The Aviary is undergoing some growing pains, but visitors will soon be seeing some big changes at the Northside attraction.

Right now much of the focus is on an all-new penguin exhibit and a revamp of the entrance and hallways leading into the Aviary. But this exhibit is just part of 10 new exhibits planned for the future as part of a $23 million expansion and renovation of the facility. And All of these are part of the Aviary’s long-term master plan to expand their offerings and space to improve visitor experiences.

For example, the main hallways connecting the Aviary gift shop to the rest of the exhibits is being revamped, with new lighting, new signs and a brown polished concrete walkway. The new signs will feature information for children about protecting the environment and invasive species, among other things.

The cornerstone of the current construction is a full-fledged penguin exhibit, with a larger habitat complete with an underwater viewing area, and small chambers for children to view the exhibit from the inside out. These “bubbles” will be accessible to all children, and will allow them to see the penguins up close and personal.

Erin Estelle, the manager of community outreach and the Aviary staffer overseeing the construction efforts, said that the new exhibit will be especially popular since the penguins have only been available to the public through special viewings and shows.

“I have a feeling that these penguins are really going to ham it up with these kids,” Estelle said. “The kids will be able to share the same air space too, and be able to hear them and smell them.”
Part of the exhibit for the penguins will also feature caves where the penguins can build nests and hopefully breed. The Aviary is part of a network that coordinates breeding for species stability, and they will be hoping to breed two of the less common penguins.

Current visible from the street, pieces of land adjoining the Aviary have been roped off, while workers from Mascaro Construction build the complex exhibit that will include a pool filtration and drainage system, along with a fully functional habitat. John Leuch, the project superintendent for Mascaro, said that this project had its own unique requirements.

“The biggest thing is keeping the Aviary open while construction is happening and make sure their happy,” Mascaro said. “And putting the birds first.”

This includes coordinating drilling and construction times so that the loud noises do no effect the birds and the visitors browsing the exhibits.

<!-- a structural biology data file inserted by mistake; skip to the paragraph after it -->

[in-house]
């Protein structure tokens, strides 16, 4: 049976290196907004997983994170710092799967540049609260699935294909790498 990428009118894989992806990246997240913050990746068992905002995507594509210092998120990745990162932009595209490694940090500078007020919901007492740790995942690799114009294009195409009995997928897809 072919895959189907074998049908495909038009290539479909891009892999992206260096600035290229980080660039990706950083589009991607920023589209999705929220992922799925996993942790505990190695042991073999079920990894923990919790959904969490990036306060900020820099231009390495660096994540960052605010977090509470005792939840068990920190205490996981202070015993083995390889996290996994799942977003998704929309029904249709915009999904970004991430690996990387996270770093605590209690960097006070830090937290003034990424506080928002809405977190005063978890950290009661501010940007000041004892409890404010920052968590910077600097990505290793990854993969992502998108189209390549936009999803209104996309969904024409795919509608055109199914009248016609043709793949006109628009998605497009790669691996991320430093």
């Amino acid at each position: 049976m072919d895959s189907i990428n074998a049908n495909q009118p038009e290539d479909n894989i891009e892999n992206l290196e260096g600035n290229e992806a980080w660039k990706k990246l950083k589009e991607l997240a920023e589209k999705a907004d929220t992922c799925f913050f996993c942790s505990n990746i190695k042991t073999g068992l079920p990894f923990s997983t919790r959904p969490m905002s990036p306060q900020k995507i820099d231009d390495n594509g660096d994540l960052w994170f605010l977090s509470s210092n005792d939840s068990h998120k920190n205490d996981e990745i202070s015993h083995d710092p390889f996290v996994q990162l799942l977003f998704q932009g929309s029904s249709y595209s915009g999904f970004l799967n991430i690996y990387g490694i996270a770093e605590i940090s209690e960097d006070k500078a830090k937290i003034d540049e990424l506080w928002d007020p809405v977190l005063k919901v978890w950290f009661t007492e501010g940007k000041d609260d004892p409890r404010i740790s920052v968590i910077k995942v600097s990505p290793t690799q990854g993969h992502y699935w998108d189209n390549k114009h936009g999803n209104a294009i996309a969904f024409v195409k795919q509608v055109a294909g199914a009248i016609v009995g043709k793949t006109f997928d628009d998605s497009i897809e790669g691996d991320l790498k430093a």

“The greatest challenge so far has been the noise, so we had to work pretty closely with the construction company,” Estelle said. “Everybody is really excited about the new exhibit coming, especially since it’s the penguins.”

“They have a great personality and our guests really identify with the birds,” Estelle added.

National Aviary Board Chair Mike Flinn said that part of preserving the future of the birds begins with educating the public about them.

“Creating a penguin exhibit was a priority for us, not only because of the appeal of these birds, but also because of their rapidly declining wild populations,” Flinn said. “This exhibit will provide a compelling forum for educating visitors about these birds and for all of us to take conservation action.”

The 60 foot by 40 foot penguin habitat will house 15 to 20 of the birds, while the pool will be about 2.5 feet deep. The penguin exhibit should be finished Memorial Day weekend.

Also included is a theater for birds, a green roof for raptor flight demonstrations, a café and new classrooms. Further into the future is a new façade for the Aviary, a pedestrian entrance and a new gift shop.

“If there is someone who is walking from the neighborhood they can just walk right in,” Estelle said.

The expansion plans are scheduled to be completed June 2010.  Flinn said that the completed expansion will not only make the Aviary an even greater community asset, but will benefit the entire Pittsburgh area by attracting tourists.

“The reinvigorated facility will not only be a cultural gem for the people and families of Pittsburgh to enjoy, it will also become a leading destination for out-of-town visitors, furthering the Aviary’s national status and commitment to excellence.